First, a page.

If you’re regularly looking after someone who is ill, elderly or disabled, you might be described as a carer. It’s not just the physical aspects of support that makes you a carer, but also the emotional elements. Care can involve washing, feeding, and helping a person move around. However, it can also include supervising someone who can’t be left alone or keeping them company.
While some people are carers by profession, others are unpaid family members or friends of an individual. It’s worth noting that unpaid carers may be entitled to certain state benefits.
Benefits you may be entitled to as a carer
If the person you are caring for receives official illness or disability benefits, and you spend over 35 hours a week caring for them, you might be entitled to Carer's Allowance. This is the main state benefit for carers. You’ll receive £67.25 a week (working out to £6,656 over a year).
To qualify for Carer's Allowance, you also have to be aged over 16. You can’t be in full-time education or studying more than 21 hours a week. However, you don’t have to live with, or be related to, the person you care for in order to receive Carer’s Allowance.
It’s worth bearing in mind that you do not get paid extra if you care for multiple people.In addition, if someone else also cares for the same person that you do, only one of the carers can claim Carer’s Allowance.
You are not entitled to Carer’s Allowance if your weekly take home pay is more than £128 after deductions — that is after tax, National Insurance and expenses are taken out.
Not eligible for Carer’s Allowance? Don’t worry, you might be able to get Carer’s Credit. This is a National Insurance (NI) contribution that fills in the gaps in your NI record, ensuring that you don’t miss out on social security benefits, like a State Pension. You can get it if you are aged 16 or over and look after someone for more than 20 hours a week
You can still get Carer’s Credit even if you have small breaks from caring. For example if you go on holiday or if the person you care for goes into hospital (up to 12 weeks in a row).
If you already receive Child Benefit for a child under the age of 12, you don’t need to apply for Carer’s Credit as you’ll automatically get NI credits. It’s a similar situation if you are a foster carer — you will already be eligible for National Insurance credits without applying for Carer’s Credit.
This is an allowance you can get on top of certain benefits, such as Income Support or Housing Benefit. If you get Universal Credit or Pension Credit, both of these need to have the ‘carer element’ or ‘carer addition’ included within for you to be entitled to the Carer Premium.
You need to ask about the Carer Premium at your local Job centre Plus or Jobs and Benefits Office. If you do qualify for it, the payment will usually be added automatically to your regular benefits.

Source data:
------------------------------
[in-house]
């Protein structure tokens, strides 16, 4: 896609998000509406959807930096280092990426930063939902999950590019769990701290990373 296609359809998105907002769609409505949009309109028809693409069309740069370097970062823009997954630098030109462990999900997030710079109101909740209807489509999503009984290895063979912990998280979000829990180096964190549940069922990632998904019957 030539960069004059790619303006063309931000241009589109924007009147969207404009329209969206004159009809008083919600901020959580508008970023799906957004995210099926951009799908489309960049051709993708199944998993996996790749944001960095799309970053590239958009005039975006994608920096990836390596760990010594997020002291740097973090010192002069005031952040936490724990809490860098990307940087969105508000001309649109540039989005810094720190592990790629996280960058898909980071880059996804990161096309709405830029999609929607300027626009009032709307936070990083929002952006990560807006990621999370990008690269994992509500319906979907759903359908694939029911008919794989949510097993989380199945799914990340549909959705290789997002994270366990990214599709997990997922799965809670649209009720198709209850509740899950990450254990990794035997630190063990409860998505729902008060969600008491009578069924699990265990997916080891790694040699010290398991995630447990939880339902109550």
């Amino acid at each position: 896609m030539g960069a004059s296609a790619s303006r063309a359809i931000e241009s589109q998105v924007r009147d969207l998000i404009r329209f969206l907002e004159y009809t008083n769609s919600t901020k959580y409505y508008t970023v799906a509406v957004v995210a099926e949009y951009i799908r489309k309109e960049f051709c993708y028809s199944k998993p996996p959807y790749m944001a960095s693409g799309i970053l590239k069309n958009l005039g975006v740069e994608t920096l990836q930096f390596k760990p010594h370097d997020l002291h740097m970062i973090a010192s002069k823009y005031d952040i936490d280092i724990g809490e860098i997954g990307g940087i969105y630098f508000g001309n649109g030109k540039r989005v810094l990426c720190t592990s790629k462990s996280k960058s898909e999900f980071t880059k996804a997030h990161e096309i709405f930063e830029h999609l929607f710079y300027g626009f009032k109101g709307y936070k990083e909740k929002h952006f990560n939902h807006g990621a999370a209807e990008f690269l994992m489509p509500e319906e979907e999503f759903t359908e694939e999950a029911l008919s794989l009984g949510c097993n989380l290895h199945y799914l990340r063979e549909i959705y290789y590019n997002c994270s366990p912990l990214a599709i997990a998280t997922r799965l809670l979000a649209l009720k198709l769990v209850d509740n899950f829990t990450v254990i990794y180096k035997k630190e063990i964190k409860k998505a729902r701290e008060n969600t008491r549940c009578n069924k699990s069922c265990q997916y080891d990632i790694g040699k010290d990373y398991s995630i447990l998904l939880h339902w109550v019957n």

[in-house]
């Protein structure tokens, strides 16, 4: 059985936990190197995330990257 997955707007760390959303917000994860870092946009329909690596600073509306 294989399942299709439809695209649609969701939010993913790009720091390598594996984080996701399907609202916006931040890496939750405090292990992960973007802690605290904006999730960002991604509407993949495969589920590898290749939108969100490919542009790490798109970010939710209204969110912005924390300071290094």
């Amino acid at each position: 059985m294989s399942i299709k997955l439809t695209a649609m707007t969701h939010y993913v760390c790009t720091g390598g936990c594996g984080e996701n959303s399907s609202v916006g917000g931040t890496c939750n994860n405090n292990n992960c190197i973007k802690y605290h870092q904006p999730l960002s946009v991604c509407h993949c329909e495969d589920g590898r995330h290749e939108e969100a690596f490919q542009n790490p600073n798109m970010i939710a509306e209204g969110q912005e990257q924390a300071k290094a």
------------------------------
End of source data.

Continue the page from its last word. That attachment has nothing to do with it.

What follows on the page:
Disability Living Allowance for children
Are you the parent carer of a disabled child? If the child is under 16 and has difficulty walking, you might be eligible to receive between £23.60 and £151.40 a week through the Disability Living Allowance. You may also qualify if your child has no difficulties with walking but requires significantly more care than a child of the same age without disabilities.
You can claim Disability Living Allowance whether you are working or not. There are certain other eligibility criteria that you and your child must meet. For example, the child must have lived in Great Britain for at least 6 of the last 12 months. You can learn more on the
What other benefits can I claim with Carer’s Allowance?
There are certain rules about which benefits can be received together — for example, if you have Carer’s Allowance, you cannot get Carer’s Credit. It might help to look at a benefits calculator to check if you're entitled to more than the Carer's Allowance. It’s worth investigating as carers can qualify for Universal Credit and even help with housing costs.
What are carers entitled to in the UK?
As detailed above, there are various state benefits that carers may be entitled to in the UK. In addition, you may be eligible for support or local welfare assistance from your local council.
A Carer’s Assessment will identify whether you can get help — for example, free training or money towards taxi fares. Anyone over 18 can apply for a free assessment from their local council.
Benefits and financial assistance can be daunting. If you are nervous to ask for help or find things hard to understand, you can even ask for an advocate. They can help you work out what benefits you’re entitled to as a carer.
There are also extra schemes and entitlements designed to help carers in the UK. For example if you are caring for someone with limited mobility, they might be eligible to get support from the Motability scheme. They can potentially help by providing a car, wheelchair or powered scooter.
There are also many additional free or discounted entry offers available to carers at cinemas, museums, leisure centres so it’s always worth asking when you’re out and about.
Affordable loans for carers
Benefits are available to support unpaid carers. Whether you’re an unpaid carer or work in a healthcare profession, you may also be eligible for a personal loan. Whilst loans should always be approached with caution, you may find that an affordable loan can help tide you over in times of sudden expenses.
As Salad Money, it’s our goal to put an end to toxic lending and ensure NHS staff, public workers, and carers can take out fair, ethical loans. You can apply for a Salad Money loan of up to £1000. Why not learn more about our easy open-banking loans and apply here?